When I lent my services to a collegue who was working on a film about 12 years ago, I was introduced to the world of cnc. I remember watching this huge machining centre milling out a slab of mdf and turning it into a fantastic set of gears. I knew that it would have taken me hours to achieve the same thing with traditional power tools. I decided then that I would invest in a cnc router for my own business Oxenham Design. At that time I could turn on a computer, but even to check email seemed like a crazy set of operations. I persevered and learned every piece of relevant software I could get my hands on. I am now fortunate enough to be using Vectric's ASPIRE software, and Techno cnc routers, which has helped us to create some amazing projects, both in part, or in full. I thought that this blog would be a great place to share "behind the scenes" adventures with the software, materials and equipment we use, as well as the projects we build.

Tuesday, 11 October 2011

Finishing the post

After a small Thanksgiving break, and by break I mean pulling the boat out of the lake, getting the dock out, cutting the gardens down, winterizing the seadoo, and prepping the house for the new windows.....Phew!  I am ready to finish the post tutorial I started. This will cover the cap portion. Again, we are moving to Photoshop to generate the toon texture. This is done with the same techniques as the long woodgrain we started with. Even if you haven't taken the plunge and purchased Aspire, all of these tutorials can be created in the free trial version, downloadable from the Aspire link at the side of this blog. The only thing you can't do is save the G-code for your machine. That will require the licensed version. But you can simulate the machining in Aspire and see what it would look like.

I started with a blank page of 6"X6" and with the elipse tool I constrained a circle of the same size. Again, use the air brush tool to paint right down the center of the dotted mask line. Your hand shake with the mouse will be enough to random it a bit.
Next is to use the lasso tool to free hand a new paint mask inside of the painted line we just drew. paint down the center of the dotted line again, just like before. The reason for painting right down the center, or as close as you can, is that the dotted mask will cut the paint brush off abruptly, when this is converted to a dimensional component in Aspire, it will give us a woodlike saw tooth profile. If we just drew circles without the mask, we would get rounded ring cross sections, which kinda look poopy.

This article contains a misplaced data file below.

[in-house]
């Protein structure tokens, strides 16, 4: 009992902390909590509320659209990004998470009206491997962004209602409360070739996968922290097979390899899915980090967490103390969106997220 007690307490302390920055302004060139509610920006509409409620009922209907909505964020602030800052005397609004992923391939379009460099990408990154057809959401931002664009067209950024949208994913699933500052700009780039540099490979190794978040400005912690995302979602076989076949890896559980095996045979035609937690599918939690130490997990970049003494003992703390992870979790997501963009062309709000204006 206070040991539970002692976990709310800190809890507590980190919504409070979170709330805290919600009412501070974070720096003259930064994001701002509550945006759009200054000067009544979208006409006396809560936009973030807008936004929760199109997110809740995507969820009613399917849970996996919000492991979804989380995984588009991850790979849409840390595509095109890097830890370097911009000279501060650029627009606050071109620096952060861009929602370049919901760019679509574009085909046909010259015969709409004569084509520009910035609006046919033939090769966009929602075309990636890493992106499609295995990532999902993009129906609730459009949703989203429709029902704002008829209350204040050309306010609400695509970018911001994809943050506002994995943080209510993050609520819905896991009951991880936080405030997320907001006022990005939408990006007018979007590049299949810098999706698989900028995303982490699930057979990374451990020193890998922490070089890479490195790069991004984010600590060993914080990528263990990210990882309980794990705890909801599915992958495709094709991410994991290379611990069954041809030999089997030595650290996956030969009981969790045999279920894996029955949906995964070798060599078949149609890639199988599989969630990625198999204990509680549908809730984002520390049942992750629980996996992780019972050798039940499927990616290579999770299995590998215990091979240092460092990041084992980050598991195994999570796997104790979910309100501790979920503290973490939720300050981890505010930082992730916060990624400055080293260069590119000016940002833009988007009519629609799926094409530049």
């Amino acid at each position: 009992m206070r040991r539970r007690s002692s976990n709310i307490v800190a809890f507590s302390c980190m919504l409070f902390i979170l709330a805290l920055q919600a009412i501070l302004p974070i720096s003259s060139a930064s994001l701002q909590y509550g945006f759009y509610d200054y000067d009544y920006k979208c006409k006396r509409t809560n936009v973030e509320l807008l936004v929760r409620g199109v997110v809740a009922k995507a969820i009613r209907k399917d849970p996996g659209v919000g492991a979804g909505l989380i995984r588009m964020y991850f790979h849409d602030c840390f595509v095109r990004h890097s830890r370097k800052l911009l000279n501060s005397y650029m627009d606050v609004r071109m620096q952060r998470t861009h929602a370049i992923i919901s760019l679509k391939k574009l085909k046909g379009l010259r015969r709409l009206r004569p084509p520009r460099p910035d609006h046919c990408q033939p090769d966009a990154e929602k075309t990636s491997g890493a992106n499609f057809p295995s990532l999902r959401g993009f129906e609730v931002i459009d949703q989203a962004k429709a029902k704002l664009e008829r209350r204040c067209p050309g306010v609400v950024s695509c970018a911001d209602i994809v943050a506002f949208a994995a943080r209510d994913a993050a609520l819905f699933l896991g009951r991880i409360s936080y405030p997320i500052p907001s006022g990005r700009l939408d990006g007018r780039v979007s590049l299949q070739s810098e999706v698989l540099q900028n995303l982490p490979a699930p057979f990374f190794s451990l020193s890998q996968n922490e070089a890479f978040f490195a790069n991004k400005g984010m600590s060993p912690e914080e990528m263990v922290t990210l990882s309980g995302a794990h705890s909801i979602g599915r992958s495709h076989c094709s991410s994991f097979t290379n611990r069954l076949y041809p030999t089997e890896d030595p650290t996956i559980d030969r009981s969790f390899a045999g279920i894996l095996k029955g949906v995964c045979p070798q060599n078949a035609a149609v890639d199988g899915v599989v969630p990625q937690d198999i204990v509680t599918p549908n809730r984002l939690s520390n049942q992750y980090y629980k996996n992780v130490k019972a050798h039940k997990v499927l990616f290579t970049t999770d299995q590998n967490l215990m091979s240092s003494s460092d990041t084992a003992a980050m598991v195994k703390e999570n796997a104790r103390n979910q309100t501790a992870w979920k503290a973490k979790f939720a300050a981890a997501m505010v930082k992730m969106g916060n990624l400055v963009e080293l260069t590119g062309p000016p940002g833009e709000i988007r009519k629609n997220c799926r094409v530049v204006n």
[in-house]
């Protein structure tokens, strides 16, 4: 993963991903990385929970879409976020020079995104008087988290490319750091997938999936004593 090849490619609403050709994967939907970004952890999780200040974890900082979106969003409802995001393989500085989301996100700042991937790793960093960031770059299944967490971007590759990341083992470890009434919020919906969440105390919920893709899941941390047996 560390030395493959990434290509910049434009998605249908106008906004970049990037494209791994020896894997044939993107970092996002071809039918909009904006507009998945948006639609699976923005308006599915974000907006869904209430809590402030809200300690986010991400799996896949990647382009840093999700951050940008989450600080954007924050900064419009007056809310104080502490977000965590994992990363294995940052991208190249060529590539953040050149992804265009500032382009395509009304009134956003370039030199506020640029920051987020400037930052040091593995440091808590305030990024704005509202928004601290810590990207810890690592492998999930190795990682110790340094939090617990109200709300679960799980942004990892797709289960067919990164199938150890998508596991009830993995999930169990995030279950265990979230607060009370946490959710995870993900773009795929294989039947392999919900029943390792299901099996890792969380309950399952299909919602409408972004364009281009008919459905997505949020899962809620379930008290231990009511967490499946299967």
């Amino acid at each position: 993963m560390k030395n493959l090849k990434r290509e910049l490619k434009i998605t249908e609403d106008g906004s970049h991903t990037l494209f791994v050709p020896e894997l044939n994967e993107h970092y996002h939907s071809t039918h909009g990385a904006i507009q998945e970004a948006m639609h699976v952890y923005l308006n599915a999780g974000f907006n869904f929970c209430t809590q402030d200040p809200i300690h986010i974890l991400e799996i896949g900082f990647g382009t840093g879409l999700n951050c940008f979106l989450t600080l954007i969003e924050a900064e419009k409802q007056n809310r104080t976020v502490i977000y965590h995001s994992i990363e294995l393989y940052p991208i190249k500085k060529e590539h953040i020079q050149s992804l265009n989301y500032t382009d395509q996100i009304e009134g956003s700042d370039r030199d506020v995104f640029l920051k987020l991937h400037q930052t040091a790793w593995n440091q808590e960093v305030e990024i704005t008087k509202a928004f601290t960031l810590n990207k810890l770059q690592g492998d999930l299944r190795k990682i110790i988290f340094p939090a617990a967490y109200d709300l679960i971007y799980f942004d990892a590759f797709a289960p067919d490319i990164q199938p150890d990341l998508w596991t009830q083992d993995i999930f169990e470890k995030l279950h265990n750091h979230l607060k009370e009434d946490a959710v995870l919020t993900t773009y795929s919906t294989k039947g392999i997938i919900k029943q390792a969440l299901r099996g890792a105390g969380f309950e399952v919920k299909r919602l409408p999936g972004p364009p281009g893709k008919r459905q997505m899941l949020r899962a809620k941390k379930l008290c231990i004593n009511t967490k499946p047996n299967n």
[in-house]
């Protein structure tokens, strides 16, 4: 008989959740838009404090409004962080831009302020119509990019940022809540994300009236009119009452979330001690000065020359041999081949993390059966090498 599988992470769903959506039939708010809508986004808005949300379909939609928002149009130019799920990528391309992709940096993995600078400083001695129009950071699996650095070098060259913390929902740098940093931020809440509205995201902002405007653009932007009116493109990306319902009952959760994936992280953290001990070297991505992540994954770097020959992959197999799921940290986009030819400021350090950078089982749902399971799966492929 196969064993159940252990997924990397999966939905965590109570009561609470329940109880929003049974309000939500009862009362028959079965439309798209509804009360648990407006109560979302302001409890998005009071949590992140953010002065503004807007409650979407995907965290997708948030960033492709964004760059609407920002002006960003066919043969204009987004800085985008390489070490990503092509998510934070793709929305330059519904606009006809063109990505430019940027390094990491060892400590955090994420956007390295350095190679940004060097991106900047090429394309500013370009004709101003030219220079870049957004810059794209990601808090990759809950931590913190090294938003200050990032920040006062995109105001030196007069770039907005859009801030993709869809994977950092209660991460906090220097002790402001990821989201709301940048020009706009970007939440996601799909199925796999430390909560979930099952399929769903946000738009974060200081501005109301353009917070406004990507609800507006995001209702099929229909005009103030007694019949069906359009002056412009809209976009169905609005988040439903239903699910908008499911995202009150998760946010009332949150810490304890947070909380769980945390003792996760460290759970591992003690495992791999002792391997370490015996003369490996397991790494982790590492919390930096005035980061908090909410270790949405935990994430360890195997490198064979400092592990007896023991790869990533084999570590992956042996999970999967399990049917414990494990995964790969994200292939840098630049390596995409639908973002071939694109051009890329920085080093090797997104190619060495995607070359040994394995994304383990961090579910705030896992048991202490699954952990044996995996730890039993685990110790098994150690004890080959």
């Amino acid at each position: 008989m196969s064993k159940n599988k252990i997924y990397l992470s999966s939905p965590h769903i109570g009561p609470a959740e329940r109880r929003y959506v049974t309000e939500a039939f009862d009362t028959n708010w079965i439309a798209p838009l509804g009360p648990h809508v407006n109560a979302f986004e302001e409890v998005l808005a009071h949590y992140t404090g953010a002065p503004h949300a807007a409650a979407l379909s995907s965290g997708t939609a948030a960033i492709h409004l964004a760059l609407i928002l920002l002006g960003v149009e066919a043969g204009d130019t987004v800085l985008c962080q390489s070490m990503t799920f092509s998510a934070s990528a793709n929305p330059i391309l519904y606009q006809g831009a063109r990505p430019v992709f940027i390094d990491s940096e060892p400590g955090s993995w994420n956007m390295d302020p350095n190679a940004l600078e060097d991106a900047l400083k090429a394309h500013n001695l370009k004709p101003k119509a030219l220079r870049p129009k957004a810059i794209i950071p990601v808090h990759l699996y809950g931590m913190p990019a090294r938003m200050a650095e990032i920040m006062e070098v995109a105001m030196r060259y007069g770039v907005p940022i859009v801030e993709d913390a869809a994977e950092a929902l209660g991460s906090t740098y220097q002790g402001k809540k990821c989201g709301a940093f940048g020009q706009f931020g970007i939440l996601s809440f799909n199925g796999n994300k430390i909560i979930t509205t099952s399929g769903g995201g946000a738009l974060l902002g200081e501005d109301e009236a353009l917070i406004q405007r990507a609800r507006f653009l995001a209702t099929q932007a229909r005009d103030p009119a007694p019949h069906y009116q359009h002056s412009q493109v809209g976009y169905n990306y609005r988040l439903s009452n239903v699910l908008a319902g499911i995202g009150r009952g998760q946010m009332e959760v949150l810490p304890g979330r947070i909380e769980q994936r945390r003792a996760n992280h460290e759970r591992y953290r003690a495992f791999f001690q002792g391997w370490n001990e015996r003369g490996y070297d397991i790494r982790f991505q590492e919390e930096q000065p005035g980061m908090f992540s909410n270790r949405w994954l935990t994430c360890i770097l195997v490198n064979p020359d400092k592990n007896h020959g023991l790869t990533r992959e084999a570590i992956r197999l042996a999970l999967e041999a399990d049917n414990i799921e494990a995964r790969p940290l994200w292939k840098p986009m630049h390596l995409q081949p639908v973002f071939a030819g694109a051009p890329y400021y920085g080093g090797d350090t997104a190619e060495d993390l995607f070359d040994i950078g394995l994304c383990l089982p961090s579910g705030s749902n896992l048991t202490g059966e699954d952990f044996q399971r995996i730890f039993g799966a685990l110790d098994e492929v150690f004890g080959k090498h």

Now we keep repeating these steps until we "can't go any further captain"
Now for some splitting in the end grain. Take the lasso tool and draw a random looking split in the end grain. Switch over to a white color and paint in the mask. Add as many or as little as you like.
Select IMAGE-ADJUSTMENTS-CURVES, and reverse the graph by grabbing the points at each end of the 45 degree line and dragging them straight up and straight down.


 Save the file out and open ASPIRE. After importing this image into Aspire and centering it in the workspace, turn it into a component. We drew our outermost ring in photoshop at 6" around, so we need to draw a circle in Aspire at the same size and center it as well. Now select our vector circle and our new component and "clear component OUTSIDE'. This deletes everything outside the circular woodgrain.
Now we just need to squish and squash it, and rotate it until it fits the cap shape we drew in the last tutorial. If you set the woodgrain cap to 'add' when we were creating it as a component, it will sit on top of the cap base component, giving it the required angle.

As you'll notice in the picture, the 2 grains don't line up all that great. This is fixed quite simply by using the sculpting tools to slowly remove the high points of the log side grain.
Here's the result of some careful sculpting. Lookin' good I think. Now lets bake this baby into a single component. This will stop some extremely unpredictable results when we start making copies and laying them out.

Now we just copy and manipulate each one, and place it where we want. These started as piers, but could be logs, a sign background, or they could prop up one end of the couch in your 'Horders, Buried Alive' series of 3d models that make great Christmas gifts.


1 comment:

  1. John Christensen12 October 2011 at 07:18


    Great tutorial! Thanks for taking the time to create and post that. I know it takes a lot of time and work.

    One question about the scuplting tools. I definitely don't have a good grasp on those tools. I always think I have over done it and doesn't look natural. Can you explain which sculpting tool you used and the settings (strength etc)?